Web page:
The project sets a new precedent for Australian cross-cultural collaborations, existing across a range of platforms including the exhibitions in Singapore and in Melbourne, a comprehensive publication designed by Fabio Ongarato Design and a residency exchange.

And the Difference is... was part of Gertrude Contemporary Art Space’s international exhibition series -The Independence Project. This exhibition featured work by seven Australian and six Singaporean artists and has been scheduled in acknowledgement of the 10th anniversary of the Memorandum of Understanding between Arts Victoria and National Arts Council, Singapore. Conceptually, this exhibition explored the human and personal perspectives that are embedded within agreements such as the Memorandum of Understanding.

Presenting work in a range of media including performance, installation, photography and sculpture the exhibition highlighted the way paper agreements remain inanimate and symbolic until actualised through the ambition for genuine exchange and cultural entanglement.

This project has placed an emphasis on reciprocity and was first presented at the NUS Museum, Singapore in December 2008. The exhibition at GCAS in May 2009 featured a ‘refreshed’ version of the exhibition, with artists who created new works in response to their experiences in Singapore alongside works that featured in the original exhibition.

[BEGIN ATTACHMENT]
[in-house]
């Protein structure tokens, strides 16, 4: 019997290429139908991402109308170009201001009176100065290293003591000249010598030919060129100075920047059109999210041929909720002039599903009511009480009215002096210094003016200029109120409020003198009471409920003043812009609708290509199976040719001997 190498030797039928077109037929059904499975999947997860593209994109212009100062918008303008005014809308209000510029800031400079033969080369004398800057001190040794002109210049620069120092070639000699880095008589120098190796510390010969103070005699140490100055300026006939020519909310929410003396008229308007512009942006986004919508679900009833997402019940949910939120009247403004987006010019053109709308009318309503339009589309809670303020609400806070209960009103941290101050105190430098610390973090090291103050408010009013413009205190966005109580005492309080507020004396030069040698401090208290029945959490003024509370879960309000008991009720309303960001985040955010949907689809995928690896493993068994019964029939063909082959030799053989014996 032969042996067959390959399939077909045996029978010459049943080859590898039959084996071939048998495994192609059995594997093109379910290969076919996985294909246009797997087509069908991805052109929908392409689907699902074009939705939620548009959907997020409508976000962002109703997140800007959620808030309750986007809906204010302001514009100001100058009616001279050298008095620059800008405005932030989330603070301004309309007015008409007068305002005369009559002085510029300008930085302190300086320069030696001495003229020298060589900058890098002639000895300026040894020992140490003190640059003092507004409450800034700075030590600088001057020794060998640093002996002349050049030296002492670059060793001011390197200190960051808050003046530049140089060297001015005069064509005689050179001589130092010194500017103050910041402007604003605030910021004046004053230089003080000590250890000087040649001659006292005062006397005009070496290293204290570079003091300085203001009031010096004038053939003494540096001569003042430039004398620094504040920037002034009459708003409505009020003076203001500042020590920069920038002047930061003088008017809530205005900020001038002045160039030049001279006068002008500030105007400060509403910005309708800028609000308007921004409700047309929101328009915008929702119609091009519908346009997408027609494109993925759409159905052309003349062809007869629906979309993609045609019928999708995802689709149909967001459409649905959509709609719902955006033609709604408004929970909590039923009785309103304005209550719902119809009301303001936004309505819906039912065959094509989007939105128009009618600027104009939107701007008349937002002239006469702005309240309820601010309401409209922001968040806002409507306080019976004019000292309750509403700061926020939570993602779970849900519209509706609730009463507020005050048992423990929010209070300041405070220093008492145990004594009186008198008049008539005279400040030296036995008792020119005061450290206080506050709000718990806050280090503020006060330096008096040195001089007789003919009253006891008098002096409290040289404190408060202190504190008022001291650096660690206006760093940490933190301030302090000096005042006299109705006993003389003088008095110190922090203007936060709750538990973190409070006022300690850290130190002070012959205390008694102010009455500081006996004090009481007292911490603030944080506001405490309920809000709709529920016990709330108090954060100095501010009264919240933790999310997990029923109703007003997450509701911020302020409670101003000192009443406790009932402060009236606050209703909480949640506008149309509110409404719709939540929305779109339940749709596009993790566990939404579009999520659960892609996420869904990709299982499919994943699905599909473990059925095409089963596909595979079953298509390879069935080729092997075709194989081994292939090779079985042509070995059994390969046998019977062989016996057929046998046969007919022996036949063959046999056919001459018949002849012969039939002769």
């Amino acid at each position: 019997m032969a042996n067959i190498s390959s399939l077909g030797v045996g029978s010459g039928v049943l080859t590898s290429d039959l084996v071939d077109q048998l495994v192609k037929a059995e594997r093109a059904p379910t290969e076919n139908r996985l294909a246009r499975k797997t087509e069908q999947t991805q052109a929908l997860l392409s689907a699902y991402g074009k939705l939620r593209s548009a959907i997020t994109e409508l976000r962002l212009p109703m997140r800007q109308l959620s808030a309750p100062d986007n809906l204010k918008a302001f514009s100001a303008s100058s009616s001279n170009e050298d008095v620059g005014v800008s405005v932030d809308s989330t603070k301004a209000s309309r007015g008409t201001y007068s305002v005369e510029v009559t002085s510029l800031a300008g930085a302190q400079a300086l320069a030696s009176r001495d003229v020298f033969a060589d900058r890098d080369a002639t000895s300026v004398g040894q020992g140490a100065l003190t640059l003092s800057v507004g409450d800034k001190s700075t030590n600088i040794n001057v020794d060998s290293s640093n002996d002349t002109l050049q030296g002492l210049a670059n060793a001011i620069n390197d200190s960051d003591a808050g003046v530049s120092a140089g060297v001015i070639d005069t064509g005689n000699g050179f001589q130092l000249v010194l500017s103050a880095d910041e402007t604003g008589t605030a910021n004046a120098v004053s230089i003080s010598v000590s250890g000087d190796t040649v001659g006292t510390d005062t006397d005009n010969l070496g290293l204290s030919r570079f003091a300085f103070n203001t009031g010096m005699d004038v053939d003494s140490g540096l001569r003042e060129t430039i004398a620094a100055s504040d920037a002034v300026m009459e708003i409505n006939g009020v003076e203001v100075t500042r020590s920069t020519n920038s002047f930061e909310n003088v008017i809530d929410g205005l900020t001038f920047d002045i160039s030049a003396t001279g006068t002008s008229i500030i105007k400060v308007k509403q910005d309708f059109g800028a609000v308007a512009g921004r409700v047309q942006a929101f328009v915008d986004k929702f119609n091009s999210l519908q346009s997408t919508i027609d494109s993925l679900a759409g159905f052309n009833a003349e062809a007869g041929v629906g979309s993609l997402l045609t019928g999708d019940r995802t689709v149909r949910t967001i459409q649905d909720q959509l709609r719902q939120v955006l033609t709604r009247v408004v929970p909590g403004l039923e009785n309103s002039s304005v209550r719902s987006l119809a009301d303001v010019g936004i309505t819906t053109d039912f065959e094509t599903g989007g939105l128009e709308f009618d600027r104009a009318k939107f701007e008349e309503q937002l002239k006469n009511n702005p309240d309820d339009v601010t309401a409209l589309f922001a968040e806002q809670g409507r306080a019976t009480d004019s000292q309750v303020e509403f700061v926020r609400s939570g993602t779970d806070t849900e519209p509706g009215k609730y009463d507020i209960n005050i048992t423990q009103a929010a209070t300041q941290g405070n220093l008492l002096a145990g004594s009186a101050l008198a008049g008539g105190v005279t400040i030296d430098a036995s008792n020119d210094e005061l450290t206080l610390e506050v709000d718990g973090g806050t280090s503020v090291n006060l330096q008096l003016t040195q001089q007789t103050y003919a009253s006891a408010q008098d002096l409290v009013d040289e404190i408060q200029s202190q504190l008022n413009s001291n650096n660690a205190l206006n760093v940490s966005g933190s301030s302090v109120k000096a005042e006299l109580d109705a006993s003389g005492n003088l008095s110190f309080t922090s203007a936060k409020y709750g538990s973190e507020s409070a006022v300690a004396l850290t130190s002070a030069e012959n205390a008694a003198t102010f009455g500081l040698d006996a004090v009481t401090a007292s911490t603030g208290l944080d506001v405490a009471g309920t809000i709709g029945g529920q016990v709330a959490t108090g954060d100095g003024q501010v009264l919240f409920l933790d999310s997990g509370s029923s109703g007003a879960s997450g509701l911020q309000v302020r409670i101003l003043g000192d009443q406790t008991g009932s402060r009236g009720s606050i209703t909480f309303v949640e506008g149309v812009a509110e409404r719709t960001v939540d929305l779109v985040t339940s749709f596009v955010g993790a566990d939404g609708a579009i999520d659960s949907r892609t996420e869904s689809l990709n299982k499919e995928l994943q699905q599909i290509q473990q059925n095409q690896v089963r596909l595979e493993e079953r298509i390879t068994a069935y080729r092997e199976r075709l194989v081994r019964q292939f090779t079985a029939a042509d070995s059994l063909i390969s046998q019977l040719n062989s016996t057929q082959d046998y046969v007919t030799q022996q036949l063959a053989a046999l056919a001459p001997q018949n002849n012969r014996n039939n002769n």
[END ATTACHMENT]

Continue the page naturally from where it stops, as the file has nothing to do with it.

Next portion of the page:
And the Difference Is… explored how interpersonal engagement can activate and galvanise aspirational contractual gestures, making true connections and encouraging real exchange between two cultures. These ideas were explored in a new work by Kiron Robinson and Lani Seligman that outlines the many problems and resolutions involved in exhibitions of this kind. Danielle Freakley and Gabrielle de Vietri’s new video works explore the potential for misunderstanding in cross-cultural exchanges. Singaporean artist Charles Lim, and current artist in residence at GCAS, realised a performative work where he invites viewers to sample a durian lolly, exploring cultural stereotypes, and the imposition of cultural values. Many of the works in this exhibition focused on personal interpretations of place and self, examining the potential for cultural difference to be reviewed through emphasizing our shared compulsion to imagine, mythologise and create.

To order a copy of this book please email the Gallery Manager